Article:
Offshore business sails into Port of SunderlandCompany News // May 14, 2013
A trio of offshore vessels have created a visible sign of success in the new and renewables sector at a burgeoning northeast port.
Normand Pioneer, Maersk Responder and MPI Resolution, three offshore sector vessels, have all been docked at Port of Sunderland over the last week, after choosing Wearside’s waterside as a base for a number of recent projects.
MPI Resolution, a jack-up offshore vessel, was berthed at Sunderland’s Greenwells Quay while awaiting a new job. The 140m vessel was based at the port for a week, before leaving for the North Sea on a new offshore project.
Maersk Responder, an offshore construction vessel, is currently docked at the port, using it for a mobilisation project it is undertaking over the course of the next month.
The trio of offshore visitors at the port was completed by multi-purpose anchor handler, Normand Pioneer, which undertook a cable spooling operation in Sunderland before heading out to the North Sea.
Matthew Hunt, port director, said that the vessels’ presence at the port represented a very visible sign of the strides the port is taking in attracting major business to the shores of Sunderland.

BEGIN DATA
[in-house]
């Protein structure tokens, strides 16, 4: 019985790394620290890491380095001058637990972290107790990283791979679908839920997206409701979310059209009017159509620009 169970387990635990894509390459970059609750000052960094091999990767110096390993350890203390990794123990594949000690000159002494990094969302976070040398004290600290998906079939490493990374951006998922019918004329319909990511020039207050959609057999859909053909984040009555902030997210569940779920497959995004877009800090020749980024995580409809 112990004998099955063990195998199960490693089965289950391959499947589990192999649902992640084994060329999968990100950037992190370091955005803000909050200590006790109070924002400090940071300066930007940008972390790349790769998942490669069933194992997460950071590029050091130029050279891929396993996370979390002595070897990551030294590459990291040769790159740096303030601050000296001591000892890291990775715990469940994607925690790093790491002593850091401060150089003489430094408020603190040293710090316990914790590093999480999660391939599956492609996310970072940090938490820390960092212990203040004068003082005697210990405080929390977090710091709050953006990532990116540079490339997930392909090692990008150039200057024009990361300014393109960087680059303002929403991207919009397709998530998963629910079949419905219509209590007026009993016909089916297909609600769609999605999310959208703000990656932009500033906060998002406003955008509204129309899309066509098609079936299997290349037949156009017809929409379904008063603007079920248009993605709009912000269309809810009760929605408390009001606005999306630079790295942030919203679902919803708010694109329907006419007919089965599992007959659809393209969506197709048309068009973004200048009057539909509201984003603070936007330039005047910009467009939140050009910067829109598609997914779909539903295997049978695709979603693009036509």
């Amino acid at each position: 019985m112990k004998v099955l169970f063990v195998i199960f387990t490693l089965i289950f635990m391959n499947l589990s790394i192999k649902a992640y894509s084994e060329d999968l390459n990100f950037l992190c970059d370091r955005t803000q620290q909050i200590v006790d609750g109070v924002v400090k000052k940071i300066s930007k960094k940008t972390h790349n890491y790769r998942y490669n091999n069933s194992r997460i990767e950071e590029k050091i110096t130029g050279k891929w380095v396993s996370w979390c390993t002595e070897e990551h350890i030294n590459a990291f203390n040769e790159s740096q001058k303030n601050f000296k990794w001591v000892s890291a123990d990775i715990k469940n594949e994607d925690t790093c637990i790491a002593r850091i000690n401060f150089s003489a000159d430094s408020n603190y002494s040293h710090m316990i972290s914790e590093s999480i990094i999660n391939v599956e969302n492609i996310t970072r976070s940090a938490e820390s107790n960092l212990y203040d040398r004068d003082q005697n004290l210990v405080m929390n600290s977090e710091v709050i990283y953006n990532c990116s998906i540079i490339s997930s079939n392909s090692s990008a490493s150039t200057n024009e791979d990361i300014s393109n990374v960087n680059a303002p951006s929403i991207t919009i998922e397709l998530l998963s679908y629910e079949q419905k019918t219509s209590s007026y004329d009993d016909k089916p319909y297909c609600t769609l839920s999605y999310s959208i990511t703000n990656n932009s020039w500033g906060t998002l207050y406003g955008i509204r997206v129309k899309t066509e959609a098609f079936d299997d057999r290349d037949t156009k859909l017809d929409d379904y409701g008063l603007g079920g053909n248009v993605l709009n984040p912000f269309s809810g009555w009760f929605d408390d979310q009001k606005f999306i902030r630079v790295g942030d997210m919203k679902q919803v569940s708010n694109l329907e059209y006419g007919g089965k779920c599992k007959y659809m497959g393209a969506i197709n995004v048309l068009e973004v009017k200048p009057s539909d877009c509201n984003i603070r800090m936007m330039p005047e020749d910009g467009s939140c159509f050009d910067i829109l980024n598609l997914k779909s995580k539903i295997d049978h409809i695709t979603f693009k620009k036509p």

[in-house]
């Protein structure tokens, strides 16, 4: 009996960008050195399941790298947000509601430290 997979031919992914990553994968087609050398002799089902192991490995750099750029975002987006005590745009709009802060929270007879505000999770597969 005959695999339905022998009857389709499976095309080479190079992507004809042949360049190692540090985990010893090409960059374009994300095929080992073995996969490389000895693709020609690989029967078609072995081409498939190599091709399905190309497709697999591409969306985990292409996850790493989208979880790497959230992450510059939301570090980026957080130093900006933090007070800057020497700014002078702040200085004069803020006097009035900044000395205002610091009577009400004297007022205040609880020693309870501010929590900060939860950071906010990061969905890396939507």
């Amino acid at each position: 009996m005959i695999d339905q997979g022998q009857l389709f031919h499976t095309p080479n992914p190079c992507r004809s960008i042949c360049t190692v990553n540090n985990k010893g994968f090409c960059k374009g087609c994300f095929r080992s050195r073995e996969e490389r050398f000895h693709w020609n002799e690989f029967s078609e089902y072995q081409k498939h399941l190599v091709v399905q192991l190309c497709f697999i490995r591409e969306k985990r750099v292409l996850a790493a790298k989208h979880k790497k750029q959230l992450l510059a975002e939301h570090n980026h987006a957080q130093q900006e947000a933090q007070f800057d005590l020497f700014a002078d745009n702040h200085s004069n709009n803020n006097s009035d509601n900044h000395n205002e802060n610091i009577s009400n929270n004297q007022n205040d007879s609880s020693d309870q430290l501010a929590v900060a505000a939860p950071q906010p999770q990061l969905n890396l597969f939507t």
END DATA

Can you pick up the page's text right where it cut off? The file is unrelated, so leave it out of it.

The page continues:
He said: “We have been working for a number of years to build Port of Sunderland’s reputation as a hub for new, renewable and offshore energy and subsea engineering projects, and it is fantastic that we are increasingly seeing that hard work come to fruition.
“It doesn’t get much better than seeing three major offshore vessels berthed in the port at one time, a very visible sign that our endeavours and those of the council and port board are paying off.
"It really does set out a very clear message to people in the city, region and beyond that Port of Sunderland is no longer a forgotten port, but one that is making a name for itself among some of the biggest names in the sector, and that is, increasingly, competing with ports up and down the country.”
The arrival of the three vessels at Port of Sunderland follows a successful start to opening four months this year, with bosses having reported profit for the second year running, a major turn in fortune for the port, which was operating at a loss in previous years.
Councillor Paul Watson, leader of Sunderland City Council and chair of the port of Sunderland board, said that the port had significantly strengthened its position over recent years and that the presence of major offshore vessels, something once very rarely seen in the city in the past, was a great reminder of the hard work underway to grow the sector.
He said: “It is fantastic to see that the waters of the Wear are once again contributing to the prosperity of the city’s economy. The sight of major offshore vessels berthed at the port really does go to prove that we are getting our offer right in Sunderland, and providing support and services to businesses in the sector that really is second to none. It’s a real feather in our cap to have major names in the sector choosing to do business with our port and this is beginning to deliver real tangible benefits for the city.”